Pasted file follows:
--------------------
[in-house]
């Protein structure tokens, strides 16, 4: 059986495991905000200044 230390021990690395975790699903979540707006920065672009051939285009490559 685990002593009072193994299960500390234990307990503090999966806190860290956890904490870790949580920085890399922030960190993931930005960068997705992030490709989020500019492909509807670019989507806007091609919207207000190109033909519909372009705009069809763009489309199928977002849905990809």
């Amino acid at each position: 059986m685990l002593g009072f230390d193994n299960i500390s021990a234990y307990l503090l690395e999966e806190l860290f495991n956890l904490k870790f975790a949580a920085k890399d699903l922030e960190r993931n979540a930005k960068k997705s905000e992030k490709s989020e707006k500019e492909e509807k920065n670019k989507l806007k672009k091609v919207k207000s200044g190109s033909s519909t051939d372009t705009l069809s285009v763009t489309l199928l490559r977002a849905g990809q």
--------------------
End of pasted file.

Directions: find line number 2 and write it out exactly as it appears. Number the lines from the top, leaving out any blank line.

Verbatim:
């Protein structure tokens, strides 16, 4: 059986495991905000200044 230390021990690395975790699903979540707006920065672009051939285009490559 685990002593009072193994299960500390234990307990503090999966806190860290956890904490870790949580920085890399922030960190993931930005960068997705992030490709989020500019492909509807670019989507806007091609919207207000190109033909519909372009705009069809763009489309199928977002849905990809």